Getting a bike with drop bars or flat bars is all about riding style and preference.
When asking this question, you should also be asking yourself where you’re riding and what your goals are when you go out cycling. It’s a debate, so you won’t find one answer when asking which bars to get.
To help you make your decision, the best we can do is lay out the pros and cons of each bar type.
Drop Bars Pros and Cons
Starting with drop bars, we can think of five benefits they get you and your bike.
First, the curved shape of drop bars offers more place to hold the handlebars by. This is great for comfort and variety when cycling long trips.
Second, they’re much more aerodynamic than flat bars that jut away from the bike and catch the wind as you ride. With drop bars, you can also crouch down and form a more aerodynamic shape as you pick up speed.
They’re also better for shifting body weight, so you can easily ride the bike up hills and other inclines.
The fact drop bars have a less obvious profile than flat bars too, so with drop handlebars, you can thread through narrow gaps between traffic and other potential obstacles to your cycling.
Lastly, all of these benefits combine into the main advantage that drop handlebars afford you – you cover ground even faster. Because they’re more aerodynamic, you even save more energy while gaining speed and covering more distance as a result.
So, what are the disadvantages?
Drop bars make use of different parts to flat bars, mainly the brakes and shifters, so you’ll end up spending more. They consistently cost more than flat bar-compatible parts.
The brake lever is also harder to reach on a drop-bar bike. That’s usually not a problem but, in an emergency, this can be very dangerous.
One extra motion, costing you valuable milliseconds of reaction time, can make a difference.
You also have less mounting room on drop bars and they don’t hold up well to much punishment.
That’s also why they’re not great for off-roading because decreased reaction times and a lack of durability means they’re easily damaged or outright broken in the wild.
Drop bars give you less control over the bike when riding it because you need to lean on them, which also means keeping your head lower and not seeing what’s ahead.
Looking up is unnatural and painful to the neck, too, so the visibility issue cannot be ignored. Raising your handlebar can help.
Flat Bars Pros and Cons
With flat bars, you have much more control because you have more leverage over the handlebars, allowing you to steer more effectively.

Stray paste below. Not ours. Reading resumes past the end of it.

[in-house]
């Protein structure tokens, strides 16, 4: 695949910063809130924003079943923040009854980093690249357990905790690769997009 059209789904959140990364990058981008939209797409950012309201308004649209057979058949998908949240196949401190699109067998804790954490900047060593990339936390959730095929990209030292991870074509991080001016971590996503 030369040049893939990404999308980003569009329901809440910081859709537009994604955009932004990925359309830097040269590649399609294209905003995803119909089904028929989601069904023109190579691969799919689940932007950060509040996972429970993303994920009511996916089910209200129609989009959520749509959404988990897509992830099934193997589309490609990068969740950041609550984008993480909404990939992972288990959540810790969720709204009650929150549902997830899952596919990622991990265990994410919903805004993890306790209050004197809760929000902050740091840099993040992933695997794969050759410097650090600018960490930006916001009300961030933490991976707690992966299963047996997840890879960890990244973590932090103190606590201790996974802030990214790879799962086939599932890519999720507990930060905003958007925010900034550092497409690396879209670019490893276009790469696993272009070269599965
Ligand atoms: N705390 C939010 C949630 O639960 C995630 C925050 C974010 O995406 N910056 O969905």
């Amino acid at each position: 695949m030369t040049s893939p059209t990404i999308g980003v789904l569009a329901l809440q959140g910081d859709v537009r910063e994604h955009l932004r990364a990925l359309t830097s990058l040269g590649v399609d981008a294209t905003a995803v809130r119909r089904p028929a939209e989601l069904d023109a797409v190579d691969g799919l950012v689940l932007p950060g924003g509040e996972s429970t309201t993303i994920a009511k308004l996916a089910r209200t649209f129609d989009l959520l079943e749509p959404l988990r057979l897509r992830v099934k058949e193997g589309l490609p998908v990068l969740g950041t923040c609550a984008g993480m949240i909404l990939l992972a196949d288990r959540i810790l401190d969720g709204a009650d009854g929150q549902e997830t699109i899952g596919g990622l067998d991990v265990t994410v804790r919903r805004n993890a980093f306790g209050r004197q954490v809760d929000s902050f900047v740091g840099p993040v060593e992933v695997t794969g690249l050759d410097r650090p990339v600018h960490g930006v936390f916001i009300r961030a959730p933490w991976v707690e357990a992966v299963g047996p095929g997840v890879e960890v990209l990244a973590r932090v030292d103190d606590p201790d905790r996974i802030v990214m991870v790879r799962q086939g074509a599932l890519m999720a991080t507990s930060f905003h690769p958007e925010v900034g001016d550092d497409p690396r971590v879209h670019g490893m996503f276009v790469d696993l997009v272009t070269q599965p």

The parts for them are widely available and, as a consequence, they tend to be cheaper than parts used for drop bars.
This also means that changing the cables and making handlebar modifications is easier because they’re exposed and not obscured by bar tape.
The brake levers are more accessible so, in an emergency, you can quickly brake milliseconds faster than you’d be able to with drop bars.
Along the flat surface of these handlebars, you can also mount even more accessories onto them, like a bell, lights, mirrors, or a small GPS or phone mount.
The flatness of the bars also encourages an upright sitting position that’s good for posture and takes the stress away from the upper body, particularly the arms and neck.
That upright position also ensures you’re always facing the way ahead, so visibility is never a concern.
Drop bars require taping periodically while flat bars don’t, making them the better long-term purchase on a budget.
While enforcing a healthier posture, flat bars lack the aerodynamic benefits of drop bars.
By being sat upright, you have a higher wind resistance that slows you down and means your legs do more work when covering distance. You can crouch down to become more aerodynamic but this comes with concerns, like neck strain.
The flat bars have a wider profile that makes riding through narrow spaces more difficult. Similarly, the seating position of a flat-bar bike also makes climbing hills harder.
You only have one hand position when riding with a flat handlebar bike, often regarded as the most noticeable drawback because your hands will get numb if kept in the same position for a trip.
This is why it’s common to put bar ends onto the ends of the handlebars for somewhere to move your hands.
Since most of the negatives combine to make your bike more inefficient when tackling bike trails, drop bars are more often thought to be efficient over longer distances.
Ultimately, what bars you want will be determined by the other things you ask of your bike. Fortunately, we’ve answered some common questions about drop bars and flat bars below.
Are Drop Bars Good For Commuting?
Everybody’s commute is different, so the best way to decide if drop bars are better for your commute than flat bars is by understanding the qualities of each.
Since we’re talking about drop bars, let’s go over where drop bars are best used on your bike.
First, you’ll need to figure out if your commute is urban or rural. Urban commutes have to wrestle with more traffic, stops, and turns than the average rural commute. Urban commutes simply have more obstacles.
So, are drop bars good for those circumstances?